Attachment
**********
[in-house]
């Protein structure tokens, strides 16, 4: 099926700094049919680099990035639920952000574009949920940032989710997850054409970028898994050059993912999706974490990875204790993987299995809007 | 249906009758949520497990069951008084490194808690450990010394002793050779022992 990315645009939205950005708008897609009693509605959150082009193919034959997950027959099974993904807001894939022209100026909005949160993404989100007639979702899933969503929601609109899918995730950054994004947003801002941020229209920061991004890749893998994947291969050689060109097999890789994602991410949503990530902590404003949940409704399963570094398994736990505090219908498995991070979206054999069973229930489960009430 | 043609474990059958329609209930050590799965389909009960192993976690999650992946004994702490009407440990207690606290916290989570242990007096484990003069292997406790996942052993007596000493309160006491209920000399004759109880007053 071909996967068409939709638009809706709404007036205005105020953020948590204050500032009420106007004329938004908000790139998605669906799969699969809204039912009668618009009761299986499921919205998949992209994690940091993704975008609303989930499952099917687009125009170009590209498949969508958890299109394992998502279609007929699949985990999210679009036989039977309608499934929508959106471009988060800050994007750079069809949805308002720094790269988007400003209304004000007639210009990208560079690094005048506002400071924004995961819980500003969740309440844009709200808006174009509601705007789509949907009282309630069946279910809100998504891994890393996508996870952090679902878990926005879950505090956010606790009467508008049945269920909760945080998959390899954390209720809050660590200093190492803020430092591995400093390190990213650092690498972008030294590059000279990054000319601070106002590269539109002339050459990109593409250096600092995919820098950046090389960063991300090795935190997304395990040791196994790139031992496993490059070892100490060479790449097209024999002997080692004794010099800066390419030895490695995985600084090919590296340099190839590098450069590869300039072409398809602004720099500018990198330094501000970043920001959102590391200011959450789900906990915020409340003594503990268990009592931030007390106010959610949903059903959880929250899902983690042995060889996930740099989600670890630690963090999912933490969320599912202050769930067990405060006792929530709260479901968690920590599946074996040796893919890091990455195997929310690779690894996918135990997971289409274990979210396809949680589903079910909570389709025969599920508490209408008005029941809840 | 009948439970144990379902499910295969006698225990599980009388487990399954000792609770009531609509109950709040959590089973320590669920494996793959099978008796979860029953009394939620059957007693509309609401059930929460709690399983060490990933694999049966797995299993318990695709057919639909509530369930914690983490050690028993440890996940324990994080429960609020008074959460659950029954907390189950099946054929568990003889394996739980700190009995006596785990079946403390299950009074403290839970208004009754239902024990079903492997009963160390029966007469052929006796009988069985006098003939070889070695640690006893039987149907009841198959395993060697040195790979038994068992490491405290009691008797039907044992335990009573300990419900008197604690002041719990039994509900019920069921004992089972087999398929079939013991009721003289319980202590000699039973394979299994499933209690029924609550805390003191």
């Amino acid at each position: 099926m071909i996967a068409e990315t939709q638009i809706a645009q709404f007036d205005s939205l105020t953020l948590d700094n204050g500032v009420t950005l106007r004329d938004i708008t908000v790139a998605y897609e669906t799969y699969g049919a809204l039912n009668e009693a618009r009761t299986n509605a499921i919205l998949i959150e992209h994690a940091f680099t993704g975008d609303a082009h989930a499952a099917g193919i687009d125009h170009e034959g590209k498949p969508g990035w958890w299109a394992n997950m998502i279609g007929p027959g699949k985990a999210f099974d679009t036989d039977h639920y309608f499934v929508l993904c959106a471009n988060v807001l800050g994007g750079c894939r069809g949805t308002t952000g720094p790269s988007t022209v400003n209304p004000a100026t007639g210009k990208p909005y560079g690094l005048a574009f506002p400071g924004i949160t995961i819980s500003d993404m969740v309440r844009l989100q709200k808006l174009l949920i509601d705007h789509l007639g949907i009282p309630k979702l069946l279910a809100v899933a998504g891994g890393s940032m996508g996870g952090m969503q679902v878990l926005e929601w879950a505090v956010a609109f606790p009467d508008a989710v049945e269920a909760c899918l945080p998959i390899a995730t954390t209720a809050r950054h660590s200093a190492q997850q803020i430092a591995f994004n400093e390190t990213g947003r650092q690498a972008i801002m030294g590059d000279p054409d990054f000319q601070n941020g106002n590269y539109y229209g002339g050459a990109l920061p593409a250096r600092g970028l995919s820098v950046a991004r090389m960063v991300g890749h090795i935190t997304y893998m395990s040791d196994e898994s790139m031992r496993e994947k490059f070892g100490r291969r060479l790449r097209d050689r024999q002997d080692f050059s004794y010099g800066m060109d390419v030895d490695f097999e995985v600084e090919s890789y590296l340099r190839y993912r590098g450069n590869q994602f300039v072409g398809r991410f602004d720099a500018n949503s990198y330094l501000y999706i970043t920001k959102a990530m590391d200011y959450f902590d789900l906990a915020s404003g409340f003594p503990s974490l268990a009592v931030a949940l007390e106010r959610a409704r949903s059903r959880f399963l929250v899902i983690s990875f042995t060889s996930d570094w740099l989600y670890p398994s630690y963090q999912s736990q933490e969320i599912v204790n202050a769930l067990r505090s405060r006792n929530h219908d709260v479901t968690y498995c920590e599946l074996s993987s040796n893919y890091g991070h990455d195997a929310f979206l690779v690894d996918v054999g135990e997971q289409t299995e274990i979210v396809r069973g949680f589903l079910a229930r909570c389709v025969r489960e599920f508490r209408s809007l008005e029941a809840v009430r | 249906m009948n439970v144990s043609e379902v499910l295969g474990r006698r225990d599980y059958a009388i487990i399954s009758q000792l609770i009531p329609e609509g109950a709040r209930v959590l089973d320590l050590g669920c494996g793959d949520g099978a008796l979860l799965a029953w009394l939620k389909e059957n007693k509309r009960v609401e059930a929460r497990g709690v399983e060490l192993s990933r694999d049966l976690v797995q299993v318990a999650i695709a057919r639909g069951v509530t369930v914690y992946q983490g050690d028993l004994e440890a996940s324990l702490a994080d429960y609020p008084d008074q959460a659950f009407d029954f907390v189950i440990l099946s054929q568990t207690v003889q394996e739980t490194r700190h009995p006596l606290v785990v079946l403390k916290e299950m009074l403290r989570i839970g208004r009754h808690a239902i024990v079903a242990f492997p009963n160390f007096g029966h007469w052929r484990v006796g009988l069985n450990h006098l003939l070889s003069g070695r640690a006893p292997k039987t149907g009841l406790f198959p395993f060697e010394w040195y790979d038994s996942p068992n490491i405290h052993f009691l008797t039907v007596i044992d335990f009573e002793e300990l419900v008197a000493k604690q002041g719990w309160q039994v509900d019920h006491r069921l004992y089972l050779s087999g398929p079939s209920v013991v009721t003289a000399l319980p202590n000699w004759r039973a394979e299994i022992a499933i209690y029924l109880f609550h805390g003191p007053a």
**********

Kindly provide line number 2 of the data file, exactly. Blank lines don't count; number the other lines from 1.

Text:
């Protein structure tokens, strides 16, 4: 099926700094049919680099990035639920952000574009949920940032989710997850054409970028898994050059993912999706974490990875204790993987299995809007 | 249906009758949520497990069951008084490194808690450990010394002793050779022992 990315645009939205950005708008897609009693509605959150082009193919034959997950027959099974993904807001894939022209100026909005949160993404989100007639979702899933969503929601609109899918995730950054994004947003801002941020229209920061991004890749893998994947291969050689060109097999890789994602991410949503990530902590404003949940409704399963570094398994736990505090219908498995991070979206054999069973229930489960009430 | 043609474990059958329609209930050590799965389909009960192993976690999650992946004994702490009407440990207690606290916290989570242990007096484990003069292997406790996942052993007596000493309160006491209920000399004759109880007053 071909996967068409939709638009809706709404007036205005105020953020948590204050500032009420106007004329938004908000790139998605669906799969699969809204039912009668618009009761299986499921919205998949992209994690940091993704975008609303989930499952099917687009125009170009590209498949969508958890299109394992998502279609007929699949985990999210679009036989039977309608499934929508959106471009988060800050994007750079069809949805308002720094790269988007400003209304004000007639210009990208560079690094005048506002400071924004995961819980500003969740309440844009709200808006174009509601705007789509949907009282309630069946279910809100998504891994890393996508996870952090679902878990926005879950505090956010606790009467508008049945269920909760945080998959390899954390209720809050660590200093190492803020430092591995400093390190990213650092690498972008030294590059000279990054000319601070106002590269539109002339050459990109593409250096600092995919820098950046090389960063991300090795935190997304395990040791196994790139031992496993490059070892100490060479790449097209024999002997080692004794010099800066390419030895490695995985600084090919590296340099190839590098450069590869300039072409398809602004720099500018990198330094501000970043920001959102590391200011959450789900906990915020409340003594503990268990009592931030007390106010959610949903059903959880929250899902983690042995060889996930740099989600670890630690963090999912933490969320599912202050769930067990405060006792929530709260479901968690920590599946074996040796893919890091990455195997929310690779690894996918135990997971289409274990979210396809949680589903079910909570389709025969599920508490209408008005029941809840 | 009948439970144990379902499910295969006698225990599980009388487990399954000792609770009531609509109950709040959590089973320590669920494996793959099978008796979860029953009394939620059957007693509309609401059930929460709690399983060490990933694999049966797995299993318990695709057919639909509530369930914690983490050690028993440890996940324990994080429960609020008074959460659950029954907390189950099946054929568990003889394996739980700190009995006596785990079946403390299950009074403290839970208004009754239902024990079903492997009963160390029966007469052929006796009988069985006098003939070889070695640690006893039987149907009841198959395993060697040195790979038994068992490491405290009691008797039907044992335990009573300990419900008197604690002041719990039994509900019920069921004992089972087999398929079939013991009721003289319980202590000699039973394979299994499933209690029924609550805390003191």